The Singapore experience: Synergy of national policy, classroom practice and design research

Chee Kit Looi, Hyo Jeong So, Yancy Toh, Wenli Chen

Research output: Contribution to journalArticlepeer-review

60 Scopus citations


In recent years there has been a proliferation of research findings on CSCL at the micro and macro levels, but few compelling examples of how CSCL research has impacted actual classroom practices at the meso-level have emerged. This paper critically examines the impact of adopting a systemic approach to innovative education reforms at the macro, meso, and micro levels in Singapore. It presents the case for adopting design research as a methodology for CSCL integration that meets the needs of schools, and discusses a specific CSCL innovation that holds the potential for sustaining transformation in classroom practices. Our driving question is: In what ways can the routine use of CSCL practices in the classroom be supported by exploring systemic factors in the school setting through design research? We will explore the synergistic conditions that led to meaningful impact (at the micro level), mediated by systemic approaches to working with teachers in the schools (at the meso level), guided by Singapore's strategic planning for scalability (at the macro level).

Original languageEnglish
Pages (from-to)9-37
Number of pages29
JournalInternational Journal of Computer-Supported Collaborative Learning
Issue number1
StatePublished - Mar 2011

Bibliographical note

Funding Information:
With the realization of the immense challenges of putting real transformations of educational paradigms into practice, this quote made almost a decade ago still seems pertinent. Research supported by individual grants to researchers has produced interesting ideas, and small-scale proofs of concept. However, when one thinks about transforming school systems, one sees that the practical tools are fragmentary and scattered. Putting together a coherent classroom program requires work that has not yet been done. This work includes: surveying what is available and adapting it to local conditions; setting up infrastructure, carrying out the missing research, adopting long-term approaches to training and supporting teachers; and effecting a cultural change of public expectations, understandings and attitudes. These require massive funding for resources such as coordinated research, infrastructure, administrative support, training, teacher time for mentoring, and textbook materials (G. Stahl, personal communication 2009). The growing concern about the disconnect between education research—in particular educational technology research and classroom practice (Lagemann 2000; National Research Council 2002)—is still a looming challenge.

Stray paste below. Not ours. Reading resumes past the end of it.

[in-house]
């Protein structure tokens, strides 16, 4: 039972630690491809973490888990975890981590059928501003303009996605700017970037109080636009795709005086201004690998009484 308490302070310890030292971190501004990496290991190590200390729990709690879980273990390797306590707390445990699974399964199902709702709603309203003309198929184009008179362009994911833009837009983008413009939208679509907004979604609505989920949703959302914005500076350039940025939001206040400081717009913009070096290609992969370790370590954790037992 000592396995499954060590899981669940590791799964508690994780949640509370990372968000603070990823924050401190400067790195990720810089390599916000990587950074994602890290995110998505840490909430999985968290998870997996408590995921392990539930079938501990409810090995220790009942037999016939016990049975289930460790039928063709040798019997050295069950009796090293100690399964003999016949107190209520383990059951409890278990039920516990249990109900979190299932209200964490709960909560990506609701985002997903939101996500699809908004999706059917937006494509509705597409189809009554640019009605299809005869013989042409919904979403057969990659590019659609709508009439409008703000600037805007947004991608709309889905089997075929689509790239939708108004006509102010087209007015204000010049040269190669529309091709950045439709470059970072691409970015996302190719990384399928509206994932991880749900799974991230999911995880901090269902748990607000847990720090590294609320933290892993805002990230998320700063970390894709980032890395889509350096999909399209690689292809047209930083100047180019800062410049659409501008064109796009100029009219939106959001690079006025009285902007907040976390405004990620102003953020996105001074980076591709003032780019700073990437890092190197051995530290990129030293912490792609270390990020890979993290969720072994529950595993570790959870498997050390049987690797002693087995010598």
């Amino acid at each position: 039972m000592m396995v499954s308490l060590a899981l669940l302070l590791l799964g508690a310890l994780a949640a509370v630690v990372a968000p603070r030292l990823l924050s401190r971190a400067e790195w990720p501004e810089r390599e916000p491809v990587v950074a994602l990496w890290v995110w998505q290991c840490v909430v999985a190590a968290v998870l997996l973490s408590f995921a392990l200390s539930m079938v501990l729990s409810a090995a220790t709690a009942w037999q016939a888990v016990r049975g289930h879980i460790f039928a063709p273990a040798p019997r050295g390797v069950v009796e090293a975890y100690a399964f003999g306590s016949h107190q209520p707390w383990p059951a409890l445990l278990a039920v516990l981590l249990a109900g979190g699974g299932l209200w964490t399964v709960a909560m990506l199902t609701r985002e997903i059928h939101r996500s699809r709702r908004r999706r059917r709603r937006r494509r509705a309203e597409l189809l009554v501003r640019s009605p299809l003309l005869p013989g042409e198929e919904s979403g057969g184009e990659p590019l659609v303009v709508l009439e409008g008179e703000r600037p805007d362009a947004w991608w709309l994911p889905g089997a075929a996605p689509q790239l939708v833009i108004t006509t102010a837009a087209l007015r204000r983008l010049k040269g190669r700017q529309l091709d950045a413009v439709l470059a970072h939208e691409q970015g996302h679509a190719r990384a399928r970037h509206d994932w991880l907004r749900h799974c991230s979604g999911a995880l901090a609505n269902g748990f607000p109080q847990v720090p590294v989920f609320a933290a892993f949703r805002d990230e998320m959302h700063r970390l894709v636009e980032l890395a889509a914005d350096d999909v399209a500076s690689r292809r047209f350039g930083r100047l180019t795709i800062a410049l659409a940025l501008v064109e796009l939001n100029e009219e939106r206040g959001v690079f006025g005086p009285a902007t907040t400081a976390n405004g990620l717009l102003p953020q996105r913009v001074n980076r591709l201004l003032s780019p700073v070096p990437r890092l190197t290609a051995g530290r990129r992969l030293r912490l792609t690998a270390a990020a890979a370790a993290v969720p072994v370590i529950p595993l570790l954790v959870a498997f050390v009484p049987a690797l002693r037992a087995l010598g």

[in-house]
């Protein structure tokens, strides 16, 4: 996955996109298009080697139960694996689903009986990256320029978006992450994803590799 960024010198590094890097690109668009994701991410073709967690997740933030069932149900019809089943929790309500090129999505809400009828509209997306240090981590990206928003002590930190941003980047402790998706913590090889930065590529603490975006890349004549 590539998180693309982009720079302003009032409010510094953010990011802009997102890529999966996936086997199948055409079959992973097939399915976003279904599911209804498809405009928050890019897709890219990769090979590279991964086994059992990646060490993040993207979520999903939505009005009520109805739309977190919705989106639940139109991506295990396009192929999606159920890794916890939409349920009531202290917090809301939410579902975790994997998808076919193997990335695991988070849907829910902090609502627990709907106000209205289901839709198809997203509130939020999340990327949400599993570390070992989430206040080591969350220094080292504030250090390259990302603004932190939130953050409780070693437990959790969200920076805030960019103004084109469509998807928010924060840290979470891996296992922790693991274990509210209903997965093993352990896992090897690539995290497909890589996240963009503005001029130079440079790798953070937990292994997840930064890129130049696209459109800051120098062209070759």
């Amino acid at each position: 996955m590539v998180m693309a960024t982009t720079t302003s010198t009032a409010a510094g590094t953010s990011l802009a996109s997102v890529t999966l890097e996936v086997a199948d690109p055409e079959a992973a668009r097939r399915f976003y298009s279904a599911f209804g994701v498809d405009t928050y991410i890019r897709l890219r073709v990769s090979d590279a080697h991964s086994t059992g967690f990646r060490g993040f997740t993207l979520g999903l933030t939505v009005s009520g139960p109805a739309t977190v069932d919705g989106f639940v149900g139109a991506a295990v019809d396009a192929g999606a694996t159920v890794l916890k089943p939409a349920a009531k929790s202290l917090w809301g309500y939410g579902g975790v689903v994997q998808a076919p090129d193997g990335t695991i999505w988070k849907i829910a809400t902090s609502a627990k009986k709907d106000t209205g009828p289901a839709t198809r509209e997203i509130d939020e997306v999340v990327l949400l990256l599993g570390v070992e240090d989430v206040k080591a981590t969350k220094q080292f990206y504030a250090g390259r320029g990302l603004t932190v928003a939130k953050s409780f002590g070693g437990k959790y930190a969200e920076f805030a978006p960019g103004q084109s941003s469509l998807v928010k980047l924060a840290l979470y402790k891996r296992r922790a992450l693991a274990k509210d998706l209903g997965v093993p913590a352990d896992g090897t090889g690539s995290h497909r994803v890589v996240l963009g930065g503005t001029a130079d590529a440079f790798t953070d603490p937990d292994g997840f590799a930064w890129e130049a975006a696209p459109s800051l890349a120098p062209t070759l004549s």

• CSCL impact
  • CSCL practices
  • Design-based research
  • School-based CSCL
  • Sustainability and scaling


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